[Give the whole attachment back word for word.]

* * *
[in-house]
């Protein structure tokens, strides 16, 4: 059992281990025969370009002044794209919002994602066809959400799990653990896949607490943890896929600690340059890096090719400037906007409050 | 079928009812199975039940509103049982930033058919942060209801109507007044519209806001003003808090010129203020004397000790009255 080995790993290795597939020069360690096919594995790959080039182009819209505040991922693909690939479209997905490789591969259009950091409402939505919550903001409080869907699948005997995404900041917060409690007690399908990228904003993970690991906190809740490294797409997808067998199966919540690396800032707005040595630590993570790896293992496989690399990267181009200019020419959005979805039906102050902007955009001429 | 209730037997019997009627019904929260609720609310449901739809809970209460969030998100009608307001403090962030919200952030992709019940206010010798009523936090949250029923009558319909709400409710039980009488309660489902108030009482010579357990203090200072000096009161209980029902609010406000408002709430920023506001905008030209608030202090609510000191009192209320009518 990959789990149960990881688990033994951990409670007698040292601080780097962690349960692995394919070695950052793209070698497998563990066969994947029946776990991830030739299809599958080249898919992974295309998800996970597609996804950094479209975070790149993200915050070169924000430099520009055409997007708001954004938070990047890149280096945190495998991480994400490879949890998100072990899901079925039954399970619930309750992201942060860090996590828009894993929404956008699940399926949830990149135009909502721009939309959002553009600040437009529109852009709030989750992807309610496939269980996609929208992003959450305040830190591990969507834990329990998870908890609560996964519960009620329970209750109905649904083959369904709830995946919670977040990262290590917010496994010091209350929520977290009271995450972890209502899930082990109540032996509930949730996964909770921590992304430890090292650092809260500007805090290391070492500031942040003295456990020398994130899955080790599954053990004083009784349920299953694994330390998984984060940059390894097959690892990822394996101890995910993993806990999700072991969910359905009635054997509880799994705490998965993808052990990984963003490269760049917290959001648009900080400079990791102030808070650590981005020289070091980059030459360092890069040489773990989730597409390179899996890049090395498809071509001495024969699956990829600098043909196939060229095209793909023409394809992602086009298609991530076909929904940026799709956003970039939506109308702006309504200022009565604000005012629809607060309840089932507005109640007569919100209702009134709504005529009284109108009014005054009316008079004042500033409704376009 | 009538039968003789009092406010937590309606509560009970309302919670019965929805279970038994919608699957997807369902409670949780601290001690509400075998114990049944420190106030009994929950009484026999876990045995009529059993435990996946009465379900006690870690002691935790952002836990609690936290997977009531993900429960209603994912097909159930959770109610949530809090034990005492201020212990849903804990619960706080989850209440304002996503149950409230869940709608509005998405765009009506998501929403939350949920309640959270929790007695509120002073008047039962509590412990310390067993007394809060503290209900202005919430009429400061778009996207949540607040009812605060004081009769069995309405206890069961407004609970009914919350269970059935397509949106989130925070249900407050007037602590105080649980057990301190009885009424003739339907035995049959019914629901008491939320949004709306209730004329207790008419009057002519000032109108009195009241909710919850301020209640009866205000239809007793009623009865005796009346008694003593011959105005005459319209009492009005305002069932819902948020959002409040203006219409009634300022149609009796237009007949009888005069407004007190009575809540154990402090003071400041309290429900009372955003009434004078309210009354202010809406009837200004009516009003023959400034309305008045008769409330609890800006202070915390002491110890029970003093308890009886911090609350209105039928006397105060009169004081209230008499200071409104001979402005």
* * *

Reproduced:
[in-house]
């Protein structure tokens, strides 16, 4: 059992281990025969370009002044794209919002994602066809959400799990653990896949607490943890896929600690340059890096090719400037906007409050 | 079928009812199975039940509103049982930033058919942060209801109507007044519209806001003003808090010129203020004397000790009255 080995790993290795597939020069360690096919594995790959080039182009819209505040991922693909690939479209997905490789591969259009950091409402939505919550903001409080869907699948005997995404900041917060409690007690399908990228904003993970690991906190809740490294797409997808067998199966919540690396800032707005040595630590993570790896293992496989690399990267181009200019020419959005979805039906102050902007955009001429 | 209730037997019997009627019904929260609720609310449901739809809970209460969030998100009608307001403090962030919200952030992709019940206010010798009523936090949250029923009558319909709400409710039980009488309660489902108030009482010579357990203090200072000096009161209980029902609010406000408002709430920023506001905008030209608030202090609510000191009192209320009518 990959789990149960990881688990033994951990409670007698040292601080780097962690349960692995394919070695950052793209070698497998563990066969994947029946776990991830030739299809599958080249898919992974295309998800996970597609996804950094479209975070790149993200915050070169924000430099520009055409997007708001954004938070990047890149280096945190495998991480994400490879949890998100072990899901079925039954399970619930309750992201942060860090996590828009894993929404956008699940399926949830990149135009909502721009939309959002553009600040437009529109852009709030989750992807309610496939269980996609929208992003959450305040830190591990969507834990329990998870908890609560996964519960009620329970209750109905649904083959369904709830995946919670977040990262290590917010496994010091209350929520977290009271995450972890209502899930082990109540032996509930949730996964909770921590992304430890090292650092809260500007805090290391070492500031942040003295456990020398994130899955080790599954053990004083009784349920299953694994330390998984984060940059390894097959690892990822394996101890995910993993806990999700072991969910359905009635054997509880799994705490998965993808052990990984963003490269760049917290959001648009900080400079990791102030808070650590981005020289070091980059030459360092890069040489773990989730597409390179899996890049090395498809071509001495024969699956990829600098043909196939060229095209793909023409394809992602086009298609991530076909929904940026799709956003970039939506109308702006309504200022009565604000005012629809607060309840089932507005109640007569919100209702009134709504005529009284109108009014005054009316008079004042500033409704376009 | 009538039968003789009092406010937590309606509560009970309302919670019965929805279970038994919608699957997807369902409670949780601290001690509400075998114990049944420190106030009994929950009484026999876990045995009529059993435990996946009465379900006690870690002691935790952002836990609690936290997977009531993900429960209603994912097909159930959770109610949530809090034990005492201020212990849903804990619960706080989850209440304002996503149950409230869940709608509005998405765009009506998501929403939350949920309640959270929790007695509120002073008047039962509590412990310390067993007394809060503290209900202005919430009429400061778009996207949540607040009812605060004081009769069995309405206890069961407004609970009914919350269970059935397509949106989130925070249900407050007037602590105080649980057990301190009885009424003739339907035995049959019914629901008491939320949004709306209730004329207790008419009057002519000032109108009195009241909710919850301020209640009866205000239809007793009623009865005796009346008694003593011959105005005459319209009492009005305002069932819902948020959002409040203006219409009634300022149609009796237009007949009888005069407004007190009575809540154990402090003071400041309290429900009372955003009434004078309210009354202010809406009837200004009516009003023959400034309305008045008769409330609890800006202070915390002491110890029970003093308890009886911090609350209105039928006397105060009169004081209230008499200071409104001979402005």